10. Apply a two-pixel Gaussian Blur and then go to Image > Mode > Bitmap. It should be 300dpi set to Halftone. The Halftone screen settings should be 20dpi; 25º angle; and Round in shape. Copy and paste this into your working document at the bottom of the layer hierarchy.

11. Now to draw some flames. Select the Pen tool and set it to Shape Layers, as opposed to Paths. Draw in the inner and outer flames on their own layers. Select both the finished Flame layers and go to Layer > Rasterize > Layers. Apply a six-pixel Gaussian Blur to each of the Flame layers and then, in turn, go to Layer > Layer Style > Color Overlay and apply an orange and a red.

12. Apply a 64-pixel radius Smart Sharpen at 500%. Don’t worry about what this does to the colours at this stage. Then apply a grunge brush to erase parts of the Flame layers: it’s best to use a big brush and stamp it down once. Apply a 3-pixel radius Gaussian blur followed by a 64-pixel Smart Sharpen at 500%. Then re-apply the Sharpen.

13. Now for text. Select Avant Garde for the block capital text, setting the tracking to 100, and Bello for the curly text, setting the tracking to 0. At this stage make it all bigger than you need, then select all the text layers and go to Layer > Rasterize > Layers. Use the same technique as you did to degrade the flames to degrade the text layers, using a 7.5-pixel Smart Sharpen.

14. Before tweaking the text we need to tidy it up: first, resize everything to fix the composition. Add a colour overlay to the Grey Head layer. Cmd/Ctrl + click the Body layer’s thumbnail to make a selection, and delete the selection from the two head layers and the Halftone background layer. Apply a light colour to the actual Background layer and set the Body and the Halftone background layer blending modes to Multiply.

15. Arrange and re-size the text in a cohesive manner so that the important information is dominant. To further degrade the text, select the Rectangular Marquee tool and select a single letter (making sure you’re working on the right layer). Press Cmd/Ctrl + T and nudge and rotate until happy. Do this to a few letters in each word to give an uneven style.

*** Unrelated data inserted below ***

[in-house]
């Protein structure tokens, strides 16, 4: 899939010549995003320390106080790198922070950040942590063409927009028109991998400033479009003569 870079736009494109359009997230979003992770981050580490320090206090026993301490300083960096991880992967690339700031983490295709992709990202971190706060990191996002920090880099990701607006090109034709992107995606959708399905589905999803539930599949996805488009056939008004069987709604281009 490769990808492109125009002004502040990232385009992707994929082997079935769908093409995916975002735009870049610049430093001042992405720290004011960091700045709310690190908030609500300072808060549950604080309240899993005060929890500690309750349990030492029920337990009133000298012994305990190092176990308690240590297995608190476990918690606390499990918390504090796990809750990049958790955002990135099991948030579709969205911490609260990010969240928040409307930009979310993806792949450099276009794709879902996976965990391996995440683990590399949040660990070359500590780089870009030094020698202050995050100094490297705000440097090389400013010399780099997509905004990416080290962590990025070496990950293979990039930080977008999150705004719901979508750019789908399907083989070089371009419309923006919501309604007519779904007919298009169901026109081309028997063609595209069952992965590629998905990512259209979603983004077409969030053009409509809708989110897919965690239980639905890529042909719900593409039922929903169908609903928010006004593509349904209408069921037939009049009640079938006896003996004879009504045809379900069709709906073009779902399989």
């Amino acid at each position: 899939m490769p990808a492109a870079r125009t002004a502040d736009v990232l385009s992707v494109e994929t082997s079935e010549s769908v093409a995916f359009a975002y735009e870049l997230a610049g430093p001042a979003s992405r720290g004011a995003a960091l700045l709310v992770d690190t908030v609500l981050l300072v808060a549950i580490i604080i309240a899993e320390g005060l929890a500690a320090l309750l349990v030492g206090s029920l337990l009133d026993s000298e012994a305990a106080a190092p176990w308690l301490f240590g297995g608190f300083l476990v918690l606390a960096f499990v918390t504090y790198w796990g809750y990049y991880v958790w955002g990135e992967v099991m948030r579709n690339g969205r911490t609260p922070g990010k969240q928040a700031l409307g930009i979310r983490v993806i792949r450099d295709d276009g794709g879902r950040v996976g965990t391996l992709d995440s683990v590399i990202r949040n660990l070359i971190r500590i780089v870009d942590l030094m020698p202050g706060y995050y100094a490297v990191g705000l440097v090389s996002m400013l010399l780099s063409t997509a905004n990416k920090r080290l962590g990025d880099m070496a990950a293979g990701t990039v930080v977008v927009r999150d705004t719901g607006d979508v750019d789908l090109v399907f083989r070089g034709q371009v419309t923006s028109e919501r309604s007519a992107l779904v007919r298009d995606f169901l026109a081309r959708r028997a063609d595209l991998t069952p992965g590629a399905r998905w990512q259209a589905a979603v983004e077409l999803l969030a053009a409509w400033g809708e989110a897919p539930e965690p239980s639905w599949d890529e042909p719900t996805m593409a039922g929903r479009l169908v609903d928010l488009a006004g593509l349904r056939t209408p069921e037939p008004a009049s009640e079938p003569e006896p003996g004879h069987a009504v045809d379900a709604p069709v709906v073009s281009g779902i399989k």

16. Using the techniques you’ve learned so far, create a plaque for the text to sit on and some extra flames in the back, as shown here. Finally select the uppermost layer and go to Layer > New adjustment layer > Hue/Saturation, and move the Saturation slider to -20. Then add a Selective Color adjustment layer and adjust the blacks with the values +15% yellow, -15% black.


If you intend to get your work actually screen-printed then a few things are worth considering. Colours: The more colours you have the more screens you’ll need, which adds to the cost. Halftone: To achieve a greyscale or fullcolour effect, the printers use the halftone method, which prints lots of different-sized one-colour dots at different angles. Artwork: Screenprinters prefer to receive a greyscale image rather than you attempting to halftone (as in this tutorial) yourself. They will create the halftone from the grey channel.

Who: After working as an art director on magazines, Davies is now a freelance graphic artist and designer. With a portfolio boasting work for Games magazine, renegade T-shirt label Dirty Velvet, and portraits for HD, there’s little time left over for sitting on the beach in his native Bournemouth.
Software: Adobe Photoshop
Time to complete: 2 hours